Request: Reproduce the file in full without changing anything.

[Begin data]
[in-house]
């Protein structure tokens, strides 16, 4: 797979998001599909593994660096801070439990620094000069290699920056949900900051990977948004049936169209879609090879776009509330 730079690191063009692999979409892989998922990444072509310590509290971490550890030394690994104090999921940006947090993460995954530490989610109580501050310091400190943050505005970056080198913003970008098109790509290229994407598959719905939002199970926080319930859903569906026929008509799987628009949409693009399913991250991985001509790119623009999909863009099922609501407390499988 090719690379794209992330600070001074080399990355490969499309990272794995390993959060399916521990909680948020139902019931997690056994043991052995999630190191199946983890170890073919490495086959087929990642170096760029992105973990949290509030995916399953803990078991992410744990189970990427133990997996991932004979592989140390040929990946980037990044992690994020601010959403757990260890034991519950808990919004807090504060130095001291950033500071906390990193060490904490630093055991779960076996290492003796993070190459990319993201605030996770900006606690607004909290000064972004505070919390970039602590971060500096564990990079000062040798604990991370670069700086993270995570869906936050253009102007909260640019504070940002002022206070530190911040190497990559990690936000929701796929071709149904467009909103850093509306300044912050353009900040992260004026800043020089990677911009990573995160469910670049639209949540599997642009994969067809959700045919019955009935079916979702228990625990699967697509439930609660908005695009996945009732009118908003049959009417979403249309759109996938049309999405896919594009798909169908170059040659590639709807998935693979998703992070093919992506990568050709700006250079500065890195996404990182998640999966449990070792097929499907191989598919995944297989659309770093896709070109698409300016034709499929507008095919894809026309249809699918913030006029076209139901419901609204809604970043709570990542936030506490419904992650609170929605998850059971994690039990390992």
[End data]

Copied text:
[in-house]
């Protein structure tokens, strides 16, 4: 797979998001599909593994660096801070439990620094000069290699920056949900900051990977948004049936169209879609090879776009509330 730079690191063009692999979409892989998922990444072509310590509290971490550890030394690994104090999921940006947090993460995954530490989610109580501050310091400190943050505005970056080198913003970008098109790509290229994407598959719905939002199970926080319930859903569906026929008509799987628009949409693009399913991250991985001509790119623009999909863009099922609501407390499988 090719690379794209992330600070001074080399990355490969499309990272794995390993959060399916521990909680948020139902019931997690056994043991052995999630190191199946983890170890073919490495086959087929990642170096760029992105973990949290509030995916399953803990078991992410744990189970990427133990997996991932004979592989140390040929990946980037990044992690994020601010959403757990260890034991519950808990919004807090504060130095001291950033500071906390990193060490904490630093055991779960076996290492003796993070190459990319993201605030996770900006606690607004909290000064972004505070919390970039602590971060500096564990990079000062040798604990991370670069700086993270995570869906936050253009102007909260640019504070940002002022206070530190911040190497990559990690936000929701796929071709149904467009909103850093509306300044912050353009900040992260004026800043020089990677911009990573995160469910670049639209949540599997642009994969067809959700045919019955009935079916979702228990625990699967697509439930609660908005695009996945009732009118908003049959009417979403249309759109996938049309999405896919594009798909169908170059040659590639709807998935693979998703992070093919992506990568050709700006250079500065890195996404990182998640999966449990070792097929499907191989598919995944297989659309770093896709070109698409300016034709499929507008095919894809026309249809699918913030006029076209139901419901609204809604970043709570990542936030506490419904992650609170929605998850059971994690039990390992």